Two years experience in dentistry or other customer service roles is helpful. Ongoing training and continuing education and sure grow throughout your career. Our generous benefit package includes group health insurance $10,000, life insurance policy, two weeks paid vacation, flexible scheduling and non matching 401k. This role is full time four days a week with alternating Friday or Wednesday off and includes six days of paid holiday per year, please submit your resume to blank. This is I’m painting a picture I’m showing the story of what happens within the four walls of my practice versus a task list and a job role. The second step is to make sure that you have a standardized process for interviewing, this is where you can get tripped up and trapped. Because if you’re not asking the same questions every time, you can’t really gauge the response or the quality of the candidates that you get. Also, having a script keeps you on task. So you don’t accidentally say things like I think she’s too old to keep pace with us. You see, if you don’t ask about PACE, then you can’t assume she’s too old to keep pace that gets into discrimination. So work on a set of questions that keep you clearly on the right side of the law, so that you don’t make these accidental mistakes. The toughest question I hear my doctors asking, though, is not about the hiring and the onboarding, the training, that’s stressful enough. It’s the unspoken drama. I’ll have to say it’s not unspoken entirely. It’s simply unspoken to you, as the owner, until things escalate to the point that there’s a total nuclear meltdown. There are probably signs and symptoms before this happens. But if you think about being a boss, being a leader, working with your employees, more as a relationship to be nurtured and cultivated, than it is a boss and manager, an employee type hierarchy, I think you’re going to come out on the winning side.
You see there are certain things that we do as leaders that can absolutely destroy all the good work that came ahead of it. And I want you to take out a pen right now. And write down one or two annoying habits that you have as a boss, we all have them. Mine in particular, I asked too many questions. And I asked questions without a good pre frame. So when I pick up the phone, and I call people or I jump on a zoom and I immediately say whatever happened to XYZ or where are we at with this project? If I don’t give context, my team tells me that it feels like they’re on the firing line and they’re going to be in trouble. Now that’s not my intent. That’s just my annoying habit. I also have the annoying habit that because I had success in the past, or success in one area of my life. I assume that I’m great at everything. And my team often reminds me that indeed No, you’re not great at everything. That’s why you have us. So write down one habit. Maybe you get frustrated and and you throw instruments or you sigh or you yell unexpectedly now you might go back and apologize and clean it up. But what are these angry outbursts costing you? What does disorganization costing you? What is lack of clarity costing you? What is something in your style costing you?
Here’s where your pens gonna come in handy. Write down the average team salary. You can pick a position and write down that salary or you can just do an amalgamation for easy math. Let’s say it’s 20 bucks an hour. And now I want you to think about how long does it really take to onboard someone new in your practice? So you know, day one, they know nothing. They’ve got to learn the software system, your coding system, all the people’s names, the patient’s the room setups, the hours of operation, heck, even the directions to your practice. So, I have found that on average, this could take up to four months, six months, when people feel comfortable. So let’s call it 600 hours just for grants. That’s $12,000 per position, simply to hire an onboard, we now have to think about what does it cost you in downtime, you know, because this person’s not working as efficiently as the previous. So let’s say that that cost you another $5,000. And perhaps there’s regulatory classes CPR, HIPAA training, OSHA training, things like that, you’ve got to get them up to speed, we’ll throw in another 500 bucks just for good measure. So now I am.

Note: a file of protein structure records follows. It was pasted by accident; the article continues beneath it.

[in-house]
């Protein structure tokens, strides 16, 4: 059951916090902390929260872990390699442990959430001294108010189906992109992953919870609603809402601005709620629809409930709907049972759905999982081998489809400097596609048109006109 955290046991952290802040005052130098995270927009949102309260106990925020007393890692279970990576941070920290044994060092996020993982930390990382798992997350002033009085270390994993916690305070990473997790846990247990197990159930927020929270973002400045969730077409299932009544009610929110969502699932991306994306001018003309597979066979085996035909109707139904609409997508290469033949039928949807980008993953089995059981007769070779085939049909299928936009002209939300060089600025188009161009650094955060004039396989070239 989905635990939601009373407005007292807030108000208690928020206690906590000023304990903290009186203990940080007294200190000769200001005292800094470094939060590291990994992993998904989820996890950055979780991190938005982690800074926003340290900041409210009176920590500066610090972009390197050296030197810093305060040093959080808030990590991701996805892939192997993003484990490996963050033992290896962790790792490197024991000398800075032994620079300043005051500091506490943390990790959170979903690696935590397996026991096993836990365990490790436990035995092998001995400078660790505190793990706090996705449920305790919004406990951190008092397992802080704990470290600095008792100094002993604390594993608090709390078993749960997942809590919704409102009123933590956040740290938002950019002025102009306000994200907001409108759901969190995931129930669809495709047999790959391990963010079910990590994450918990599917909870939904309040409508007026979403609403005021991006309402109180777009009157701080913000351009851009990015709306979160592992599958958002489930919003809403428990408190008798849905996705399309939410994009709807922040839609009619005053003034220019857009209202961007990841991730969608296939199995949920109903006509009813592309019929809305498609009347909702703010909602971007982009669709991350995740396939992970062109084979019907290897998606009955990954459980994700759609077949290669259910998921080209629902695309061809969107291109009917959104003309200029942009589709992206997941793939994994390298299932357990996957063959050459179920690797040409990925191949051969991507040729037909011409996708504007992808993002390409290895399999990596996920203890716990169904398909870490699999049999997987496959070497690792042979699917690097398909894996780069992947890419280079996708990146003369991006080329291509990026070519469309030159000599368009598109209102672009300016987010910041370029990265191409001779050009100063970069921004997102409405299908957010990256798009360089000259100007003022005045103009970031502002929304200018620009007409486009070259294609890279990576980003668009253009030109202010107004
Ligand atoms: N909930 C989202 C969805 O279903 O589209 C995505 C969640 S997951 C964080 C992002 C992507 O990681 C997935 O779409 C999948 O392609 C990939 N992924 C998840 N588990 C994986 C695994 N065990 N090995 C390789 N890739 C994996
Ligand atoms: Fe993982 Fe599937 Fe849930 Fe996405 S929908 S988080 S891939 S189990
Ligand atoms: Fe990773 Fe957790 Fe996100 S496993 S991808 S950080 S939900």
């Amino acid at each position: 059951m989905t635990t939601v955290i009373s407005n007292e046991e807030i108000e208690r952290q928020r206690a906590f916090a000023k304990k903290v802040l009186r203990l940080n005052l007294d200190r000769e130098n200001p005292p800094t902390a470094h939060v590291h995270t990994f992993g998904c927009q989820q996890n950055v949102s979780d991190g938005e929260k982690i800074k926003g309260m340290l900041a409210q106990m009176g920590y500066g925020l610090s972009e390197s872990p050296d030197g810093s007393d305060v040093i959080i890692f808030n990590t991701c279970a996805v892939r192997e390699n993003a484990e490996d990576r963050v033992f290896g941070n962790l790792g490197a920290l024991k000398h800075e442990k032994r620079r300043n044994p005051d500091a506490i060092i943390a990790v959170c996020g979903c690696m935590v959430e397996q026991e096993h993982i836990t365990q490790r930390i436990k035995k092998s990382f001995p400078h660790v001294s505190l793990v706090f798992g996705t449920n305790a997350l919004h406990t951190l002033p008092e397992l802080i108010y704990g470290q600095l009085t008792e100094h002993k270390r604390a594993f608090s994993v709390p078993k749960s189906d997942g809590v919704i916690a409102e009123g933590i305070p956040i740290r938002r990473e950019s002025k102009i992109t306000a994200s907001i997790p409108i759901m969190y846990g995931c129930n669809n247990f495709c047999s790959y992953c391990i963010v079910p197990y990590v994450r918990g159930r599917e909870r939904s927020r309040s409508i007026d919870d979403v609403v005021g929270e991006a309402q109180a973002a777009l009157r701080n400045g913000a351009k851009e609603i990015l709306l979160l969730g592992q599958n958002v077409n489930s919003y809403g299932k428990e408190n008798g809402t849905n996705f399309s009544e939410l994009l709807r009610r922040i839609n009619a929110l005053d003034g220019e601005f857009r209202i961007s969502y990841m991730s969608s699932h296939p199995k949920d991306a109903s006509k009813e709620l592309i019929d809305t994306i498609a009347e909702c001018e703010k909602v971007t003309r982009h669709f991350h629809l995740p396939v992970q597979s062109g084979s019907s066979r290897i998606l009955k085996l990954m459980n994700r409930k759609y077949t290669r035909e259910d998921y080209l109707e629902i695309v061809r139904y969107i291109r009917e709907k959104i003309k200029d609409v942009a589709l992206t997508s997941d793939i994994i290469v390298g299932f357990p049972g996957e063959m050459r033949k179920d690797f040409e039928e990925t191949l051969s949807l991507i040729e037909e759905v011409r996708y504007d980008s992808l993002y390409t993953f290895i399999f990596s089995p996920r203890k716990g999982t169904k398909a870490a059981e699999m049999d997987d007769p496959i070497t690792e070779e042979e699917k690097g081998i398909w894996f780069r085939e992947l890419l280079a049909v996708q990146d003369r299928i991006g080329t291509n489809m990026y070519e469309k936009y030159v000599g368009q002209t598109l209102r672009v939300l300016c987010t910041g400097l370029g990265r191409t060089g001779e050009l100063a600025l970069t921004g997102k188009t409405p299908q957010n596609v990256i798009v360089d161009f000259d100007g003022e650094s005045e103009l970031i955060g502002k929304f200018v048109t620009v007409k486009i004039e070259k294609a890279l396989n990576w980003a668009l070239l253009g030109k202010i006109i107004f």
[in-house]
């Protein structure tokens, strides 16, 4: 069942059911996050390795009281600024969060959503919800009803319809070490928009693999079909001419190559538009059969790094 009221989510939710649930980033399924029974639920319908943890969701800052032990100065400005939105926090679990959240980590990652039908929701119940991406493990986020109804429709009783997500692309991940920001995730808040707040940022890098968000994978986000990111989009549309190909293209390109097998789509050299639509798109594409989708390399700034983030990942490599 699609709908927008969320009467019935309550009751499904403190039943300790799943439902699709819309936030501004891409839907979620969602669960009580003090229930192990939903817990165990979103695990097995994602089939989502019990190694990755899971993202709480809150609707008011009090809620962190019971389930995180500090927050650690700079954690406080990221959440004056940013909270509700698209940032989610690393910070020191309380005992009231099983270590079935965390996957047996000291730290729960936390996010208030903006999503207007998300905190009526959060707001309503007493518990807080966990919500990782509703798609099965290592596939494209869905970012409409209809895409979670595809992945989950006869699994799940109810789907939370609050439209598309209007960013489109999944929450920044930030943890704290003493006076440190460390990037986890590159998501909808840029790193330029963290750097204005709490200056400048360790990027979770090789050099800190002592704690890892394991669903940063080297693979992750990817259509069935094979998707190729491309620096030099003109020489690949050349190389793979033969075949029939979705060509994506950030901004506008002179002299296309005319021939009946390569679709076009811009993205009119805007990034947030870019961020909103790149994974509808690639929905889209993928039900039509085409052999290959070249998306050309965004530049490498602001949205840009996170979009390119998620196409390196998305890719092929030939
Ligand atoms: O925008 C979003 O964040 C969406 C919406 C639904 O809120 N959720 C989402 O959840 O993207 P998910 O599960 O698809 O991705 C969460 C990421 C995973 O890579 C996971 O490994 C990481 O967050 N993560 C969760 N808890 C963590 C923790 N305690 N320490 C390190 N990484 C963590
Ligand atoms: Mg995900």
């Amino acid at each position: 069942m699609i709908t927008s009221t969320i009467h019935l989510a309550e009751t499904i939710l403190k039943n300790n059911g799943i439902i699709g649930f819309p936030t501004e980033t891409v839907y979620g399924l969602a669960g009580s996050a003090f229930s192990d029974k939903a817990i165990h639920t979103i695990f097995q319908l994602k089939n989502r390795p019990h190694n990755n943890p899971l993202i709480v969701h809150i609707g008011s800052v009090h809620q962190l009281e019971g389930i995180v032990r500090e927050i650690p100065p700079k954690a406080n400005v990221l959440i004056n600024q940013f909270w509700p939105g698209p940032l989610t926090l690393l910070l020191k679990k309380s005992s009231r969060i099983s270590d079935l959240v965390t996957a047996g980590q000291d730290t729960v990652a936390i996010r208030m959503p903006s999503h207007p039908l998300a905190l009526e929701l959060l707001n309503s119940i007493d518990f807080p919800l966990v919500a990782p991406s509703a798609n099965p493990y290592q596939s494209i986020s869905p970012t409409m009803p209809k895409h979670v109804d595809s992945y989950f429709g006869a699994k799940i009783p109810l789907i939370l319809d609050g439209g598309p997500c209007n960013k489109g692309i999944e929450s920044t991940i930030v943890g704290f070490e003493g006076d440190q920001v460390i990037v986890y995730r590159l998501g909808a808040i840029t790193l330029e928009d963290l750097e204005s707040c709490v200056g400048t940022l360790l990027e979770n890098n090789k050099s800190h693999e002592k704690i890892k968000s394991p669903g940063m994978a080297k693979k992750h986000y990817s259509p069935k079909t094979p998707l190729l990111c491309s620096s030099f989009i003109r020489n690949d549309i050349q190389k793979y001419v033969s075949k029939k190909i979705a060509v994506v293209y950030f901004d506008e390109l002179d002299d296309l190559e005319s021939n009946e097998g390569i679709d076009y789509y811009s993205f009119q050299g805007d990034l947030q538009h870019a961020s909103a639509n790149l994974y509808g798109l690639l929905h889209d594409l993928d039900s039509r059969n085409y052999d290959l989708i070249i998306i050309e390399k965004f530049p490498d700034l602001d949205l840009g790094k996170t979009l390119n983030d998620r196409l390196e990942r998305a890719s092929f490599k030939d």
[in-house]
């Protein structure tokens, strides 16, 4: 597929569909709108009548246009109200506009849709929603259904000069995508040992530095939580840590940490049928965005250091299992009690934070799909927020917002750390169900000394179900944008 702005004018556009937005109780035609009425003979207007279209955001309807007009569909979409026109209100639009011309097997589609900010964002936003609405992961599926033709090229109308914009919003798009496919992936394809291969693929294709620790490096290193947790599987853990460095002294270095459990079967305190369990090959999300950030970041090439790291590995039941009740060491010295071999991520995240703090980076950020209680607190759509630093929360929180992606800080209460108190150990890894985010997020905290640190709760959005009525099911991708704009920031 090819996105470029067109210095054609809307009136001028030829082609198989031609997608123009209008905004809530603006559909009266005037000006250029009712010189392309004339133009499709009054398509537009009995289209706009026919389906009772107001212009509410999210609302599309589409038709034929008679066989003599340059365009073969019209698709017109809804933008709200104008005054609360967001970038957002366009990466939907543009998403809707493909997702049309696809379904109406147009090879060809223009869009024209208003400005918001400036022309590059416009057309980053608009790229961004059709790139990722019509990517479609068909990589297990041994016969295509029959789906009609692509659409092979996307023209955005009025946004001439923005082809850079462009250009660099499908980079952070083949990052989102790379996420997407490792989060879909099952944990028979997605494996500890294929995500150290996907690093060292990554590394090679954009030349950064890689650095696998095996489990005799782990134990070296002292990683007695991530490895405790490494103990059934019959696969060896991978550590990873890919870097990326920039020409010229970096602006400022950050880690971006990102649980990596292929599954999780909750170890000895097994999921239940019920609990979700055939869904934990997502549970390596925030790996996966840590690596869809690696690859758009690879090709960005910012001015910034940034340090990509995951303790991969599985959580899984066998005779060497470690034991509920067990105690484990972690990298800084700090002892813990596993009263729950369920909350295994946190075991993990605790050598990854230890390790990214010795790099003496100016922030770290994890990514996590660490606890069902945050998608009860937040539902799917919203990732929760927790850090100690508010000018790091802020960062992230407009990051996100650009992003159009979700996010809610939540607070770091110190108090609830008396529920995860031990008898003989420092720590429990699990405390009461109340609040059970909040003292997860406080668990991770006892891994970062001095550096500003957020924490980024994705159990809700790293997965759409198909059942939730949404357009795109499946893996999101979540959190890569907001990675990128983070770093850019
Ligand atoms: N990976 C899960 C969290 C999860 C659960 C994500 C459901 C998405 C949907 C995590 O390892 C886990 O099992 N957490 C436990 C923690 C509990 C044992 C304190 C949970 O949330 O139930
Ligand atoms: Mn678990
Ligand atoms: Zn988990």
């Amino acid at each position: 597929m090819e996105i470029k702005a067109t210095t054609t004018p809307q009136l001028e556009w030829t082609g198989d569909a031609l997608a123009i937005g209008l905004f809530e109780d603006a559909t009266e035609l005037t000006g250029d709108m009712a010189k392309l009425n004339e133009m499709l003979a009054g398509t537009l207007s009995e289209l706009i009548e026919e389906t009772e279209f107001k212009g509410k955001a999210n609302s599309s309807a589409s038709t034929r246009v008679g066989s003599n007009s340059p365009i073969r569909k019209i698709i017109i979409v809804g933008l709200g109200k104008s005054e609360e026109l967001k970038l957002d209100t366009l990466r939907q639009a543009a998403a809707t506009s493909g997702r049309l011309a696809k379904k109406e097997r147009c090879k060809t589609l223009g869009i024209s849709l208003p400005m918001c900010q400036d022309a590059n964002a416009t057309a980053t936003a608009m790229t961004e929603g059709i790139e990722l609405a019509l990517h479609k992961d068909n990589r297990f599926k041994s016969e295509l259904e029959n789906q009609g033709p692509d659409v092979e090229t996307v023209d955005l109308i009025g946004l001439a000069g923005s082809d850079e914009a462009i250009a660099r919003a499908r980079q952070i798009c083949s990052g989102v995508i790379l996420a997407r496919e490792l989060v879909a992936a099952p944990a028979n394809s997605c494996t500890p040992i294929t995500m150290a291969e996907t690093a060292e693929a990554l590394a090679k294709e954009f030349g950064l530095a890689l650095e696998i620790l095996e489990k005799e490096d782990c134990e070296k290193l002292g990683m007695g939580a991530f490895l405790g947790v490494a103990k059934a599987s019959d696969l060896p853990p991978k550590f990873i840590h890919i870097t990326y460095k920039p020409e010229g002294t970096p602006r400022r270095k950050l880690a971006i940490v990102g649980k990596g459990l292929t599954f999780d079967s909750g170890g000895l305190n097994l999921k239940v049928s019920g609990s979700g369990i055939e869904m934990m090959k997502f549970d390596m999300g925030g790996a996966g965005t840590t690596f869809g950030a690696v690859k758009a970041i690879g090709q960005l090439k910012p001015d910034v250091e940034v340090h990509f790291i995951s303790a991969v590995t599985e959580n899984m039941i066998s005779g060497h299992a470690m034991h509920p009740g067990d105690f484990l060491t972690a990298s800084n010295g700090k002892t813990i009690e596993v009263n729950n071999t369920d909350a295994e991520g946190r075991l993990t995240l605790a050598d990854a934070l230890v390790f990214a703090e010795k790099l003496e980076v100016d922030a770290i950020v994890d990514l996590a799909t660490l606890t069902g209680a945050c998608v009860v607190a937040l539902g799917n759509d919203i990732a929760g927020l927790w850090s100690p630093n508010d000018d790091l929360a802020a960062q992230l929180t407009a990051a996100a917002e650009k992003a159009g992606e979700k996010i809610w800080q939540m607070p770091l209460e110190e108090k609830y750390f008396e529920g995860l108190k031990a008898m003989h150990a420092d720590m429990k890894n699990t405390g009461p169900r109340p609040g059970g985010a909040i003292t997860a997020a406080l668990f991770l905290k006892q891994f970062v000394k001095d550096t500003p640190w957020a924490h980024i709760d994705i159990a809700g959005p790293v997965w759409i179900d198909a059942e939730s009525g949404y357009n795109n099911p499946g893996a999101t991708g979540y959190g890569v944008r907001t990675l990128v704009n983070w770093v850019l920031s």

Let’s do the math here. 20. times 600 is $12,000 plus $7,000. In lack of efficiency, plus $500. To 19,500. Again, for easy math. Bullet Point $20,000 per team member turnover. Now look back over the past 12 months, how many team member? How many positions have turned over? Is it one? Is it two? Is it 10? Let’s say you had five, that’s $100,000. It’s $100,000. in lost productivity, and training and onboarding. Now go look back at your habit is that habit that you have as a leader is if that is part of the reason that we’re having staff turnover, maybe you’re tolerating you say, Hey, I’m perfect. They’re all leaving because so and so at the front desk is a real tyrant or the hygienist is hard to get along with or the assistants just can’t keep that third assistant around. Whatever you’re tolerating whatever the common ground is, it’s costing you at least $100,000.
Want to play an even more fun game Dinny Hall taught me this, and she actually contributed to this chapter on HR, divide that $100,000 by the average patient value, let’s call it 1400. For a new patient, you would have to onboard 71 new patients to cover the cost of that team turnover. Now, for most of us, there’s there’s a lot of expense, time and effort that go into attracting the new patients. So high tea turnover cost you in dollars and cents, it also cost you and reputation. It costs you in lost momentum with your new patients and your customer service. So HR is one of the things we talk about in the investment grade practice book. It’s also part of what we really focus on with our IGP consulting. I know it’s stressful, I’ve had up to 55 employees and various states around the country keeping up with health insurance and all the benefits and the regulation is super tough. So the takeaway from my time with Ollie, would be to really go back and think about your personal core values, what you’re bringing to the business, and what you expect your team to honor. Once you get down to closing the gap about who I am and how I expect people to behave, how we expect them to show up for the job. Everything else gets relatively easy. It’s a matter of clarifying job roles, having frequent growth conferences, and annual compensation reviews. Again, HR, it’s one of those things that you can get away with a lot of stuff for a while until you don’t and then it comes in bite you in the ass. Thanks for tuning in this week. I look forward to another episode of helping you build your investment great practice.